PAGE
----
Your typical home owner believes their homes will sell, it’s just going to take a lot longer than they anticipated, times are tough (the sign of a real plugger). The rising median home price will confirm the owner’s perception that home prices are rising, when in actuality, it’s an indicator that the lower price houses are just not selling.

Right now in this area, it looks like we are in a lateral shift, a waiting game. Nobody wants to buy at these prices and no one wants to sell for less than what they bought for. The monthly mortgage payment will bring reality back (once every 30 days). Your 2/28 is going to turn into a 24/7 headache. I wonder if that’s what St Joseph’s Aspirin is for--house headaches.


Paco Bell said...

Up here in Ventura county (Moorpark) the houses I pass every day that are for sale have been so for quite some time.

I did a quick search on MLS and find that they are all asking prices that I would have expected to see a year or more ago- which are not reflecting today's market reality.

Thus the long time on market.

Two are right next door to one another and happen to be directly across from us. One is long time owned and paid off, vacant, the couple retired and are seemningly in no hurry to sell or rent it.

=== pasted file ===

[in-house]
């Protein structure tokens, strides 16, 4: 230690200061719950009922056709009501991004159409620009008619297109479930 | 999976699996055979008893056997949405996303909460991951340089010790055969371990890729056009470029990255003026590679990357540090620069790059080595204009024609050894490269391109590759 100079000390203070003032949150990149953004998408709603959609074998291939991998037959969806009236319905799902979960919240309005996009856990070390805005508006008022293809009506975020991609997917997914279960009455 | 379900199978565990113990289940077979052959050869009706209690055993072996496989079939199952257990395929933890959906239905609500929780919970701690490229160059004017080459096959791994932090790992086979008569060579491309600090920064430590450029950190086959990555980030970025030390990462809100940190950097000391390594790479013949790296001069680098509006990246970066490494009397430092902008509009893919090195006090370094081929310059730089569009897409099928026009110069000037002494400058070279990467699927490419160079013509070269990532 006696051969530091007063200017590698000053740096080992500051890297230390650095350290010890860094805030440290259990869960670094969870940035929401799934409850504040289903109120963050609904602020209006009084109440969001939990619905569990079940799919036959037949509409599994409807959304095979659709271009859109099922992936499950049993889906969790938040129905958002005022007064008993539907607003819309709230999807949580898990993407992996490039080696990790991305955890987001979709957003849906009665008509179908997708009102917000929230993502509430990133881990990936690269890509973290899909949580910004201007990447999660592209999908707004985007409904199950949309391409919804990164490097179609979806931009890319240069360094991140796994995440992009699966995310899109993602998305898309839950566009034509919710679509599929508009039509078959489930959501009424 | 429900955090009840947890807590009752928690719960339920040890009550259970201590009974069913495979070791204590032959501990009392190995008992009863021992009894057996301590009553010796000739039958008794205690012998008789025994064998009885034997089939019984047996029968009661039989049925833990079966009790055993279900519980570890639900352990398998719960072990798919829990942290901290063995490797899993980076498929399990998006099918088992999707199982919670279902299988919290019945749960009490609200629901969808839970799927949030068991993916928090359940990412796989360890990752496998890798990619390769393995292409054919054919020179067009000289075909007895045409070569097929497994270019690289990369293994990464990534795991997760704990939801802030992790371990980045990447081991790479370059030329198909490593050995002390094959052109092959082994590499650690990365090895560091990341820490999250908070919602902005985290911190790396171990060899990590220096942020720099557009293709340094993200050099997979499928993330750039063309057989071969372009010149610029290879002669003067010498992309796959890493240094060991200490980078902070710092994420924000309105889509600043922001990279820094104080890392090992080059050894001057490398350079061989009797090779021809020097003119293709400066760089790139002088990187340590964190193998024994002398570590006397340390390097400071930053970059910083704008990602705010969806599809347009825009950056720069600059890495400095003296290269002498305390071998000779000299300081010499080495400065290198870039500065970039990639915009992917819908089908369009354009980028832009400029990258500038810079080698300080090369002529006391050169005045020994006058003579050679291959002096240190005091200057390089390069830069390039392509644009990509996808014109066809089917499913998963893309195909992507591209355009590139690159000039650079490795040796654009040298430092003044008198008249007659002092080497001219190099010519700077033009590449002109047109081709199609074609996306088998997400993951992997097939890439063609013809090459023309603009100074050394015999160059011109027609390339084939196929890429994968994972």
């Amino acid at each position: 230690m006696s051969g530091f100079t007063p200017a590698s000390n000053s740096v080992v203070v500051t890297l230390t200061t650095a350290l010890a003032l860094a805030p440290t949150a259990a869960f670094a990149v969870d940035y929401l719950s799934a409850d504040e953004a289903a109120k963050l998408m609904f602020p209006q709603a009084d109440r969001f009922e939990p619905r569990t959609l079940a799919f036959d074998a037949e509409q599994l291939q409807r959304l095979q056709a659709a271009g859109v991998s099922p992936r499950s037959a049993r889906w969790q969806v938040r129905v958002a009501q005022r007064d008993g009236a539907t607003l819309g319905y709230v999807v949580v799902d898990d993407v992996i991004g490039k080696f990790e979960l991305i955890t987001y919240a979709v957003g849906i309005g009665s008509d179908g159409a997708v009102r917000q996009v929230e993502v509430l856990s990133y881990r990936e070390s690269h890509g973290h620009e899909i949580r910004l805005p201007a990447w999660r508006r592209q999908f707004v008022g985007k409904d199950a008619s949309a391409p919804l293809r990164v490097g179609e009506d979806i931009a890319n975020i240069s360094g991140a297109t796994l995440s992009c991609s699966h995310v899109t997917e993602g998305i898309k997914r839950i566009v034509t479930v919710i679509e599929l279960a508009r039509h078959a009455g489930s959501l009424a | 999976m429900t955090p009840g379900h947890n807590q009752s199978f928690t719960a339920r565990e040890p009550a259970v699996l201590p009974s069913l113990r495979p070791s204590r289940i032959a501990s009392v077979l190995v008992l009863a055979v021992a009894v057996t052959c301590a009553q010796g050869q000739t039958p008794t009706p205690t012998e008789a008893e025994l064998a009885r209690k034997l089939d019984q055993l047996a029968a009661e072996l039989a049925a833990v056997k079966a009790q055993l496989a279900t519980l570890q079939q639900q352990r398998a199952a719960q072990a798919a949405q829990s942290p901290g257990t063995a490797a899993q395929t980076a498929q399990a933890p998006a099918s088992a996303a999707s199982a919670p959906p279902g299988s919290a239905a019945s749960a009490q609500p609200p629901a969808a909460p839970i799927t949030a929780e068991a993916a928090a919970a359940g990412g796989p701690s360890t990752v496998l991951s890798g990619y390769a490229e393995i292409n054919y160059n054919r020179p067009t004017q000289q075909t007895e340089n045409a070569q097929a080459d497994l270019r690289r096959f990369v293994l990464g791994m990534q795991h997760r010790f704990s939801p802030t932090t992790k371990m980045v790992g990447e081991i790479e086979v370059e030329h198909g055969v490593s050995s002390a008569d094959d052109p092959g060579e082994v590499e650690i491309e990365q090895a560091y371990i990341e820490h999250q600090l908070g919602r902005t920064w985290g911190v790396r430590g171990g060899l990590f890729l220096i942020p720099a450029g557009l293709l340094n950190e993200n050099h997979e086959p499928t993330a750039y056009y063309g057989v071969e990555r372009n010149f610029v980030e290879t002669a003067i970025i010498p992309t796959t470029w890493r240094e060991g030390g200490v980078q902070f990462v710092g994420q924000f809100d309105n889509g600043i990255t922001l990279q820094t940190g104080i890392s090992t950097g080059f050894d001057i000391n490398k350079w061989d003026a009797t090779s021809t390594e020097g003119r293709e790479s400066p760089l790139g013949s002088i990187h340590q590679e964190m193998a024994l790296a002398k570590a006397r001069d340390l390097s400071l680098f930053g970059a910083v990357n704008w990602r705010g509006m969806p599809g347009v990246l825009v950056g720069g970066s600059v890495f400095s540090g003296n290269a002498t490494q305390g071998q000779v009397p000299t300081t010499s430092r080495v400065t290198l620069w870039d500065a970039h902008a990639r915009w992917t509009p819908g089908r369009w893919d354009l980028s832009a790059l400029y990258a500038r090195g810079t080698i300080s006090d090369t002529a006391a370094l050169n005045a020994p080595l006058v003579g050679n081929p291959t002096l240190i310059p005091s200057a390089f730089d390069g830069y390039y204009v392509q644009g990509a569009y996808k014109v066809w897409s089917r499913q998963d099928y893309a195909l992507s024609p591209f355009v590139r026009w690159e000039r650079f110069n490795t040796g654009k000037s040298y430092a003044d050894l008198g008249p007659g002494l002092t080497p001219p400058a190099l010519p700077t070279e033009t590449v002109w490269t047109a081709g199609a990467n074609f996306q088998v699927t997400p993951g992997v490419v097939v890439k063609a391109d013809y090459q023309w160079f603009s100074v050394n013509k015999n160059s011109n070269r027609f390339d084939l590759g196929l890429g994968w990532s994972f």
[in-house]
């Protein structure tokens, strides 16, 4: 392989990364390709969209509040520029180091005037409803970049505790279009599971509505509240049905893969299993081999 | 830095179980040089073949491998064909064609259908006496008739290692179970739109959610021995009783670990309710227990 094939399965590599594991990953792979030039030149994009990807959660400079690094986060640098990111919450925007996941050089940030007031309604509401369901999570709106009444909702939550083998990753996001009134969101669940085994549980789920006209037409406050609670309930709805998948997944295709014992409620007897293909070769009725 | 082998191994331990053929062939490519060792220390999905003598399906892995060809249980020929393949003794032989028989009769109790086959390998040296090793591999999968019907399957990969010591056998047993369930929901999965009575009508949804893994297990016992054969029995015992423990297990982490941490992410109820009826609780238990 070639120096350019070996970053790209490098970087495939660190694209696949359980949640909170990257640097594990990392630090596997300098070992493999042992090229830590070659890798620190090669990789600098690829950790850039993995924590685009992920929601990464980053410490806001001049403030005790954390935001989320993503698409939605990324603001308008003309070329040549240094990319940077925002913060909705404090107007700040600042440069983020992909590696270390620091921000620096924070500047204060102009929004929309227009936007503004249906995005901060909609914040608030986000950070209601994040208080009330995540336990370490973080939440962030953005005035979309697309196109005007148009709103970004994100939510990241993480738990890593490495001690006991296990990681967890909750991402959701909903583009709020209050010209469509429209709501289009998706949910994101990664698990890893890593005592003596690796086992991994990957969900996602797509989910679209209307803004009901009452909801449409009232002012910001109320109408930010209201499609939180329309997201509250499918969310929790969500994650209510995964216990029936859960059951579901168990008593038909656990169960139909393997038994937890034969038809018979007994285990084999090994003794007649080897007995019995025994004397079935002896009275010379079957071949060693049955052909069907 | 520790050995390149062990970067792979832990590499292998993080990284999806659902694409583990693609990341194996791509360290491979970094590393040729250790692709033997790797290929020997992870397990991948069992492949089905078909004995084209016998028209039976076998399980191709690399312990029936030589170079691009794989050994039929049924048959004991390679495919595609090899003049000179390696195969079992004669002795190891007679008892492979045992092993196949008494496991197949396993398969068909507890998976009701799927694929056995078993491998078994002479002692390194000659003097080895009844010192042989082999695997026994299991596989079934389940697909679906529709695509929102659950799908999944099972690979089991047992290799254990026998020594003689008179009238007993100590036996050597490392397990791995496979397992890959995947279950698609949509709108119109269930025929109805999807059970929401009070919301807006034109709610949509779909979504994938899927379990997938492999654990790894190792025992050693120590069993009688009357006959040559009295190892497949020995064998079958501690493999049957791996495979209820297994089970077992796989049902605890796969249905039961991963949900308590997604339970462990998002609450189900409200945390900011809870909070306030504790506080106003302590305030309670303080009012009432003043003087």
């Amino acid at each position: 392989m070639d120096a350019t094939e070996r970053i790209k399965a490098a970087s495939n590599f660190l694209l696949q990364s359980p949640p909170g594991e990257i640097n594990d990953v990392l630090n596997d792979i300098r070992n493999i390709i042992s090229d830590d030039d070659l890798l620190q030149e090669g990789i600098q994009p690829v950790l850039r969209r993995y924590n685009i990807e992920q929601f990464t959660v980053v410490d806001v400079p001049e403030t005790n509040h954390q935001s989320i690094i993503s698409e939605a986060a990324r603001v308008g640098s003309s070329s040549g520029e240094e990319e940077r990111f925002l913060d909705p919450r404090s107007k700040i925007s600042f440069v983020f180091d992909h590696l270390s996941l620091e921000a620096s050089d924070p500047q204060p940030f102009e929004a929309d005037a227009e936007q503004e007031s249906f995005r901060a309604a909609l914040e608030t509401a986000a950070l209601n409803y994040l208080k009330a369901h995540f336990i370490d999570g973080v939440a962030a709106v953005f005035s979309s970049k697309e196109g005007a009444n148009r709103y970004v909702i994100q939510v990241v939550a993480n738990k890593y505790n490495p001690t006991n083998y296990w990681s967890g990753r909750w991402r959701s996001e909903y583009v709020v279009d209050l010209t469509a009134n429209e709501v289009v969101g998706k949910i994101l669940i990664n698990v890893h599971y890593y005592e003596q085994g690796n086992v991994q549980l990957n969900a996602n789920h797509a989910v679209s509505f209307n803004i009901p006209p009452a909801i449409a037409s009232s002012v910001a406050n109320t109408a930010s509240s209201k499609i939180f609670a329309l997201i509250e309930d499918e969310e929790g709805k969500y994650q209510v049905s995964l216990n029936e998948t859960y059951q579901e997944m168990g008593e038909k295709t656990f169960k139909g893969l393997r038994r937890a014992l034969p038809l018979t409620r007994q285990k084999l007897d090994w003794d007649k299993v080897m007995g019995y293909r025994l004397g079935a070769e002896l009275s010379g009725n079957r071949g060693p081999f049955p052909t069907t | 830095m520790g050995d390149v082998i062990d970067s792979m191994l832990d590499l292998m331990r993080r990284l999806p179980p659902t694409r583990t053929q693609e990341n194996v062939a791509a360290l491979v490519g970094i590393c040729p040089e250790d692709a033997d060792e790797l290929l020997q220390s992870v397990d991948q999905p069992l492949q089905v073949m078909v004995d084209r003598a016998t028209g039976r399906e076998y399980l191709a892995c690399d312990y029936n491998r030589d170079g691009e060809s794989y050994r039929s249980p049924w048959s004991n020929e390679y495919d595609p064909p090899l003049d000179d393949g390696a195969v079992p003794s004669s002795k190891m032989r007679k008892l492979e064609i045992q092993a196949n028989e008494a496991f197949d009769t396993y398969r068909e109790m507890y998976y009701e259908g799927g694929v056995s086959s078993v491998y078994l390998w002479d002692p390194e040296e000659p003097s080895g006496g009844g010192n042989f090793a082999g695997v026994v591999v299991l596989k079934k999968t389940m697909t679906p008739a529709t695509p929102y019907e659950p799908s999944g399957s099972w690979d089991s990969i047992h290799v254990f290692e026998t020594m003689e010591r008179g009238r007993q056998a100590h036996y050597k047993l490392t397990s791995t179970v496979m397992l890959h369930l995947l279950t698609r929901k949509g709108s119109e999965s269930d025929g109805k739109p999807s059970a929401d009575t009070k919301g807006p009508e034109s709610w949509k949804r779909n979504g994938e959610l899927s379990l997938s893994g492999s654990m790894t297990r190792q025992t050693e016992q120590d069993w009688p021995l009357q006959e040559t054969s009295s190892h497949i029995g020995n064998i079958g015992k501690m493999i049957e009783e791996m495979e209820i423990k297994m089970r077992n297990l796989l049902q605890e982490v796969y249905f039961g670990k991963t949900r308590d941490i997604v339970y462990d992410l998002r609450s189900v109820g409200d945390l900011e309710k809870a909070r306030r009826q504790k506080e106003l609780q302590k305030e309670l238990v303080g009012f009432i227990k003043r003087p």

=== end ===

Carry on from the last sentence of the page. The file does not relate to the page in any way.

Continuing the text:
The other was a recent purchase (2005) and it was rented, but is no longer, and has been on the market for about six months.

I also saw the return of multiple "Open House" signs today along the main road- more than has been usual lately (I noticed 'cos I had been missing them after the last few years of Realty-a-go-go).

I imagined Realtors(tm) have banded together and with a burst of nothing but naked optimism and enthusiasm are gonna get some houses sold, by hook or crook.

Yet nobody wants to be the first to drop their price.

Oh yeah another blog had a link to this up north which is kind of reflecting a sawtooth profile that while some shady practices might have slowed, they certainly haven't stopped (late bloomers?).

That this can still happen in Sac. (Casey land) has me agog.

Jim in San Marcos said...

Hi Paco

I quite agree. The thing that bothers me, is that there is no bottom in sight for this mess.